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Surgical Catastrophes and Anesthesiology

Author Information (click to view)

Marcel E. Durieux, MD, PhD

Professor of Anesthesiology and Neurological Surgery
University of Virginia Health System

Marcel E. Durieux, MD, PhD, has indicated to Physician’s Weekly that he has worked as a consultant for Durect Corporation and Eisai, and has received grants/research aid from the American Heart Association, the NIH, and the American Society of Regional Anesthesia and Pain Medicine.

 

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Marcel E. Durieux, MD, PhD (click to view)

Marcel E. Durieux, MD, PhD

Professor of Anesthesiology and Neurological Surgery
University of Virginia Health System

Marcel E. Durieux, MD, PhD, has indicated to Physician’s Weekly that he has worked as a consultant for Durect Corporation and Eisai, and has received grants/research aid from the American Heart Association, the NIH, and the American Society of Regional Anesthesia and Pain Medicine.

 

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The lasting impact of catastrophic events can turn anesthesiologists into a “second victim” of the incident. Healthcare organizations should establish well-defined responses to these situations.
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Most anesthesiologists will experience at least one perioperative catastrophe over the course of their careers. These events may have a profound and lasting emotional impact on anesthesiologists and may affect their ability to provide patient care in the aftermath of the incident (see article from guest blogger, Skeptical Scalpel, Complications & Collateral Damage).

In an effort to more closely examine the impact of perioperative catastrophes on anesthesiologists, my colleagues and I conducted a survey that was published in Anesthesia & Analgesia. We sent a questionnaire to 1,200 randomly selected members of the American Society of Anesthesiologists who were practicing in the United States. Among the 659 anesthesiologists who completed the survey, 84% had been involved in at least one unanticipated death or serious injury of a perioperative patient during their career.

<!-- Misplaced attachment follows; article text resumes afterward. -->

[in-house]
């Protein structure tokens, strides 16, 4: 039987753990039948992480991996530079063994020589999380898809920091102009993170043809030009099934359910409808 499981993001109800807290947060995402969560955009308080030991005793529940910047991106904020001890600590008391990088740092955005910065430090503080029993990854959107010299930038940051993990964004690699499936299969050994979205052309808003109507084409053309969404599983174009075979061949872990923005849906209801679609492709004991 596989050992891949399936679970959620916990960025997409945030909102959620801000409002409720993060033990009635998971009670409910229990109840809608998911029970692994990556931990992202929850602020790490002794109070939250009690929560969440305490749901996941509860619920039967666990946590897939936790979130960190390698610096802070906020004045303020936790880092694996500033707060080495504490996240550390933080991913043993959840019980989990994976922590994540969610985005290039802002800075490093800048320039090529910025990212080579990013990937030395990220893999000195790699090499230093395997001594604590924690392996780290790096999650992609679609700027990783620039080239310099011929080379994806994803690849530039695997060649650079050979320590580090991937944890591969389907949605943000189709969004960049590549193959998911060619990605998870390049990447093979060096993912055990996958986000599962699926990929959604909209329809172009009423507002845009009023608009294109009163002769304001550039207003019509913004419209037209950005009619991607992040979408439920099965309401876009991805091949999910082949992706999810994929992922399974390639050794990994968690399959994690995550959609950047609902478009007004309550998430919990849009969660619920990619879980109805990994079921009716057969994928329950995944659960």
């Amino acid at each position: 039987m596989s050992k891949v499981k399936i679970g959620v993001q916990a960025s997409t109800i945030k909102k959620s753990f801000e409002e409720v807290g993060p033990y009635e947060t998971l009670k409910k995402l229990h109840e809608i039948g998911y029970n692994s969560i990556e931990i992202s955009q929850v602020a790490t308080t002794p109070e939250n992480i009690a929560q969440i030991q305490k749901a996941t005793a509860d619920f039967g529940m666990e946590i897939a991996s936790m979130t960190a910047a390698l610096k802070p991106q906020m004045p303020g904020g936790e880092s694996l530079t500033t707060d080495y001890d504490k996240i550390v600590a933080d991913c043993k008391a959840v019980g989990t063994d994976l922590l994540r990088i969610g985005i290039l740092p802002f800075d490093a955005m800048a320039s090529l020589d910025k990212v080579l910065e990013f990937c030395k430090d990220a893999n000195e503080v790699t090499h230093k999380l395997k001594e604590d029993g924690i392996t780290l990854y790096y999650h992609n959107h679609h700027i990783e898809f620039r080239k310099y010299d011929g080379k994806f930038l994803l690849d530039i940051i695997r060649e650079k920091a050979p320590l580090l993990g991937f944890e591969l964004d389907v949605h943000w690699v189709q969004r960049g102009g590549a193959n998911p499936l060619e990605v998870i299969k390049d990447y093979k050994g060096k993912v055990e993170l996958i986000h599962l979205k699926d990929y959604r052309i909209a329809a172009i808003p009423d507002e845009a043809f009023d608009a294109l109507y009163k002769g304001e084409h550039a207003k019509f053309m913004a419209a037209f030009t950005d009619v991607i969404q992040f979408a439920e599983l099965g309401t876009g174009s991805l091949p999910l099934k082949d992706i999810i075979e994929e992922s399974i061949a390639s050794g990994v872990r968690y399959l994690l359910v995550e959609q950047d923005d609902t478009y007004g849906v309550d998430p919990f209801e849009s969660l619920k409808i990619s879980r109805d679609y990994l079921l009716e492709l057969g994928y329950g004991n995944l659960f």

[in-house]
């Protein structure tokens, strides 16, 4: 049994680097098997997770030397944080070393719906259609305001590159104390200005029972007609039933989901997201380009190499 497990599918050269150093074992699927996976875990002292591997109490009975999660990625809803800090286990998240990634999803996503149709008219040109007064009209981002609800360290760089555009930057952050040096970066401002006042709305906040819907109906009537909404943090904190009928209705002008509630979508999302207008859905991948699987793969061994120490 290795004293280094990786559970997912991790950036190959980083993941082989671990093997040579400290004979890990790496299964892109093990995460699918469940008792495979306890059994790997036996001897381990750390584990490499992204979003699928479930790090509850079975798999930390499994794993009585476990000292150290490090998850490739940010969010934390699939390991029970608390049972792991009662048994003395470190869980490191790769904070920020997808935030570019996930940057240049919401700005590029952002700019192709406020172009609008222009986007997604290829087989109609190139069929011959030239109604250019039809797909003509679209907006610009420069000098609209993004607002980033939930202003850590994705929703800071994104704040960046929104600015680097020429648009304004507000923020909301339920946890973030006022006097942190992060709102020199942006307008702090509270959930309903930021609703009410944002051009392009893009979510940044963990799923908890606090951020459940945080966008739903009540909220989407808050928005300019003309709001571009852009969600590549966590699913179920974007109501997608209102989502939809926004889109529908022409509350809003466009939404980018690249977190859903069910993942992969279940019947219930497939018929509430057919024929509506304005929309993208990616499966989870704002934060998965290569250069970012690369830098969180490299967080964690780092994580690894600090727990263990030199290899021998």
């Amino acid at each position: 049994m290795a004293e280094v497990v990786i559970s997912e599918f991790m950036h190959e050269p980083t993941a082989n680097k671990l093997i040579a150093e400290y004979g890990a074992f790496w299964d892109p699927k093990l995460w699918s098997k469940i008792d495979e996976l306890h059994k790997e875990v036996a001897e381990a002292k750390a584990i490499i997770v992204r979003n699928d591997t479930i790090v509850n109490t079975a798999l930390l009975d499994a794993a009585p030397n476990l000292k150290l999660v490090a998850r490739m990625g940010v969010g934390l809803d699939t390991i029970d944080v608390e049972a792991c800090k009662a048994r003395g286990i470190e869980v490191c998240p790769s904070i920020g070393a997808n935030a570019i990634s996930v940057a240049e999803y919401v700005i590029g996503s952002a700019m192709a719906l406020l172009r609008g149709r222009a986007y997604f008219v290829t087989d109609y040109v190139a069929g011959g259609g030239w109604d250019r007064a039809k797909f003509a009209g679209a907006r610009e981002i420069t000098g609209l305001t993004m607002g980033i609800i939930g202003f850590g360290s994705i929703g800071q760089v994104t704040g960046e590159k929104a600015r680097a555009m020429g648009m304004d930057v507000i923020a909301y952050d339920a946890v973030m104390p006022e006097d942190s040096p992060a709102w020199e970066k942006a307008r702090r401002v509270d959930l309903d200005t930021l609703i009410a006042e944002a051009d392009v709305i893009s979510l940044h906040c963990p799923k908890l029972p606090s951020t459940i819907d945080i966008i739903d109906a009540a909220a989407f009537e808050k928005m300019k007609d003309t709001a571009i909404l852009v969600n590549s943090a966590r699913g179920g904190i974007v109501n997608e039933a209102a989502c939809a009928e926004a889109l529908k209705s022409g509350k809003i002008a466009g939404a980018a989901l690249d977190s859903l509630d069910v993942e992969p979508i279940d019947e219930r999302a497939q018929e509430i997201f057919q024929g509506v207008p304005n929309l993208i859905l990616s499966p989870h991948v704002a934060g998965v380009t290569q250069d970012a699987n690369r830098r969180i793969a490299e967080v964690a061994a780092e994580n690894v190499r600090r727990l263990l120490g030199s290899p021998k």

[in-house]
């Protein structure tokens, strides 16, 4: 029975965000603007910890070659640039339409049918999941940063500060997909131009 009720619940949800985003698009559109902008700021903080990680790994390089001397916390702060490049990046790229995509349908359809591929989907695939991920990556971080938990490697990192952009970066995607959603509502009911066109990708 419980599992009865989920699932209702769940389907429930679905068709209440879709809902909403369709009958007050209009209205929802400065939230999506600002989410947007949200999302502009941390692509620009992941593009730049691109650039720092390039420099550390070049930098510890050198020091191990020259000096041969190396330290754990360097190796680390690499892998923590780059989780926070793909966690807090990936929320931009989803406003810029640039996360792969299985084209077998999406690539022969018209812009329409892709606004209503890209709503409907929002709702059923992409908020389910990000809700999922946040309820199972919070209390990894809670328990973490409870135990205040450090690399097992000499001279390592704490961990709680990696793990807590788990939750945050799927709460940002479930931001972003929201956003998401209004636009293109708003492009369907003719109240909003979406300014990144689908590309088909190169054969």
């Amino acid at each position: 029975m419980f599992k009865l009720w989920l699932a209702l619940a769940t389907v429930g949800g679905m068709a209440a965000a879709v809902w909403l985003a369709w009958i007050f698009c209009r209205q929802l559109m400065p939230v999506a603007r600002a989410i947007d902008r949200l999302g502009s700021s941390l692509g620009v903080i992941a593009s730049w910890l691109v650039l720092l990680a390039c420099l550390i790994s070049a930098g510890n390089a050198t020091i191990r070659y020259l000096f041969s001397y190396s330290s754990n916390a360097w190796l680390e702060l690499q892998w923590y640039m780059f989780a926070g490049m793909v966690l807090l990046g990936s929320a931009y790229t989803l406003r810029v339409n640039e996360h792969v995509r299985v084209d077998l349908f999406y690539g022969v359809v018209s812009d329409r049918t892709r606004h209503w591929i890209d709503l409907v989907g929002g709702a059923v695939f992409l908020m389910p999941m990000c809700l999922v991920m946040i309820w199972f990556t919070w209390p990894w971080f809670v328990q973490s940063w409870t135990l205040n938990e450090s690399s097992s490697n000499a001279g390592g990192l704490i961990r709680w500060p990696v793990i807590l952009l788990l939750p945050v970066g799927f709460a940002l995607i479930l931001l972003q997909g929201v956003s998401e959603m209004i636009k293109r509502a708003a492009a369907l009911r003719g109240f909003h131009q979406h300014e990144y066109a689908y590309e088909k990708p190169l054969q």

Catastrophic Events Have a Lasting Impact

When we asked anesthesiologists to recall their most memorable catastrophic event, more than 70% reported that they experienced guilt and anxiety and reliving the event. Most felt personally responsible for the death or injury, even if they considered the event to be unpreventable. The vast majority (88%) required time to recover emotionally from the catastrophe, and 19% acknowledged having never fully recovered. Another 12% even considered changing careers in the aftermath of the catastrophe.

In addition, about two-thirds of the anesthesiologists reported feeling that their ability to care for patients was compromised in the first 4 hours after the event. However, nearly all respondents reported that they carried on with their usual work schedule after the incident occurred. In fact, only 7% were given time off. Our results clearly demonstrate that surgical catastrophes seriously affect providers and that efforts are needed to better address and manage the emotional impact these events have on anesthesiologists.

Important Implications for Healthcare Organizations

Another key finding from our study is that most respondents believed that some type of formal debriefing session after they experienced the surgical catastrophe would have been helpful. The lasting impact of these events can turn anesthesiologists into a “second victim” of the incident. Requiring anesthesiologists to return to their usual duties immediately after surgical catastrophes raises the possibility that even more patients could be harmed if indeed their ability to function is compromised.

Healthcare organizations should establish well-defined responses to catastrophic events. It’s important to institute specific policies and procedures for anesthesiologists (and other healthcare providers who may experience perioperative catastrophes) that outline plans for assisting those who experience these events. In most cases, anesthesiologists should probably not be allowed to return to patient care duties immediately after being involved in a surgical catastrophe. Offering formal mental health screenings should be considered after these incidents, and it should be realized that anesthesiologists who have been involved in a perioperative catastrophe may experience long-term psychological problems.

Are you haunted by your patient “graveyard”?

Read guest blogger, Skeptical Scalpel’s post, “Complications & Collateral Damage.”

 

Readings & Resources (click to view)

Gazoni FM, Amato PE, Malik ZM, Durieux ME. The impact of perioperative catastrophes on anesthesiologists: results of a national survey. Anesth Analg. 2012;114:596-603. Abstract available at: http://www.anesthesia-analgesia.org/content/114/3/596.abstract.

Gazoni FM, Durieux ME, Wells L. Life after death: the aftermath of perioperative catastrophes. Anesth Analg. 2008;107:591-600.

Gaba DM. Human error in anesthetic mishaps. Int Anesthesiol Clin. 1989;27:137-147.

Martin TW, Roy RC. Cause for pause after a perioperative catastrophe: one, two, or three victims? Anesth Analg. 2012;114:485-487.

Eichhorn J. Organized response to major anesthesia accident will help limit damage. APSF Newsl. 2006;21:11-13.

Goldstone AR, Callaghan CJ, Mackay J, et al. Should surgeons take a break after an intraoperative death? Attitude survey and outcome evaluation. BMJ. 2004;328:379.

Manser T, Staender S. Aftermath of an adverse event: supporting health care professionals to meet patient expectations through open disclosure. Acta Anaesthesiol Scand. 2005;49:728-734.

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